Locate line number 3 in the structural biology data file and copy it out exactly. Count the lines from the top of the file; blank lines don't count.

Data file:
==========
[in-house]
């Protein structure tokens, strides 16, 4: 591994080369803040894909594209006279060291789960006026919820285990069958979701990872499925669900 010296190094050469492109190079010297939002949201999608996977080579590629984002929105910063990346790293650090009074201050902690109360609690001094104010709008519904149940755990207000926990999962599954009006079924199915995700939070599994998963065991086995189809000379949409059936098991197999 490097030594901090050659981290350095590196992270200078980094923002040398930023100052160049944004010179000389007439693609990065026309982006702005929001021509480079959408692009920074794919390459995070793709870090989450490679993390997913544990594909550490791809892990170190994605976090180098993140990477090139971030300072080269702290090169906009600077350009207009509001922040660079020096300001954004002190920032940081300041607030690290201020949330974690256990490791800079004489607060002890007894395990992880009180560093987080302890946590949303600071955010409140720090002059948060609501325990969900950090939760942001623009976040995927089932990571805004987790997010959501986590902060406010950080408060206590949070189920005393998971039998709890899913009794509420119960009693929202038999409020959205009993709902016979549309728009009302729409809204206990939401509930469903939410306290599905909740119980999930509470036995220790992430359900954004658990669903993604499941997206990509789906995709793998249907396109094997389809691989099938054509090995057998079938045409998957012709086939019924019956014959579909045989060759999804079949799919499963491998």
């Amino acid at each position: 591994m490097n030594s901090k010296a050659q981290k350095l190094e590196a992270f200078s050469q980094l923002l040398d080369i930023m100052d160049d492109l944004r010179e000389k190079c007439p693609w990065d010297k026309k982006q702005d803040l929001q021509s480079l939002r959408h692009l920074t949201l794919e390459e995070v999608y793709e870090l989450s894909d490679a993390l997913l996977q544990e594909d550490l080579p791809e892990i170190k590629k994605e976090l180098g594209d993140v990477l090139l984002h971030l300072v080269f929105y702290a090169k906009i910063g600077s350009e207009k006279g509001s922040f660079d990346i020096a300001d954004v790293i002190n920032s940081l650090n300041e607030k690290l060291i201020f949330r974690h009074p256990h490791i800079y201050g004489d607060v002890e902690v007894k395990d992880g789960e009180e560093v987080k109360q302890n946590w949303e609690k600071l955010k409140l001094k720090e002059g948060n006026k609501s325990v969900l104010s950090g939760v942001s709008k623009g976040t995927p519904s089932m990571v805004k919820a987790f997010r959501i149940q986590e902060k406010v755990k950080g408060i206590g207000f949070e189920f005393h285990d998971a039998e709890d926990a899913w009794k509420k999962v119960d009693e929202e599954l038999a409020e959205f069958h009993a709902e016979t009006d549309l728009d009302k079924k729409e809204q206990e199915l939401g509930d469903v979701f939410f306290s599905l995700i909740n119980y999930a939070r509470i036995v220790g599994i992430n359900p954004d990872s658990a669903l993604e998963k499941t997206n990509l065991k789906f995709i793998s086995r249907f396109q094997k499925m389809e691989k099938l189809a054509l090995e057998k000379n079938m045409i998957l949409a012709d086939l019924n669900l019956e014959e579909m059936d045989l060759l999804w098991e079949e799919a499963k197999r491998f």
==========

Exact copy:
């Amino acid at each position: 591994m490097n030594s901090k010296a050659q981290k350095l190094e590196a992270f200078s050469q980094l923002l040398d080369i930023m100052d160049d492109l944004r010179e000389k190079c007439p693609w990065d010297k026309k982006q702005d803040l929001q021509s480079l939002r959408h692009l920074t949201l794919e390459e995070v999608y793709e870090l989450s894909d490679a993390l997913l996977q544990e594909d550490l080579p791809e892990i170190k590629k994605e976090l180098g594209d993140v990477l090139l984002h971030l300072v080269f929105y702290a090169k906009i910063g600077s350009e207009k006279g509001s922040f660079d990346i020096a300001d954004v790293i002190n920032s940081l650090n300041e607030k690290l060291i201020f949330r974690h009074p256990h490791i800079y201050g004489d607060v002890e902690v007894k395990d992880g789960e009180e560093v987080k109360q302890n946590w949303e609690k600071l955010k409140l001094k720090e002059g948060n006026k609501s325990v969900l104010s950090g939760v942001s709008k623009g976040t995927p519904s089932m990571v805004k919820a987790f997010r959501i149940q986590e902060k406010v755990k950080g408060i206590g207000f949070e189920f005393h285990d998971a039998e709890d926990a899913w009794k509420k999962v119960d009693e929202e599954l038999a409020e959205f069958h009993a709902e016979t009006d549309l728009d009302k079924k729409e809204q206990e199915l939401g509930d469903v979701f939410f306290s599905l995700i909740n119980y999930a939070r509470i036995v220790g599994i992430n359900p954004d990872s658990a669903l993604e998963k499941t997206n990509l065991k789906f995709i793998s086995r249907f396109q094997k499925m389809e691989k099938l189809a054509l090995e057998k000379n079938m045409i998957l949409a012709d086939l019924n669900l019956e014959e579909m059936d045989l060759l999804w098991e079949e799919a499963k197999r491998f």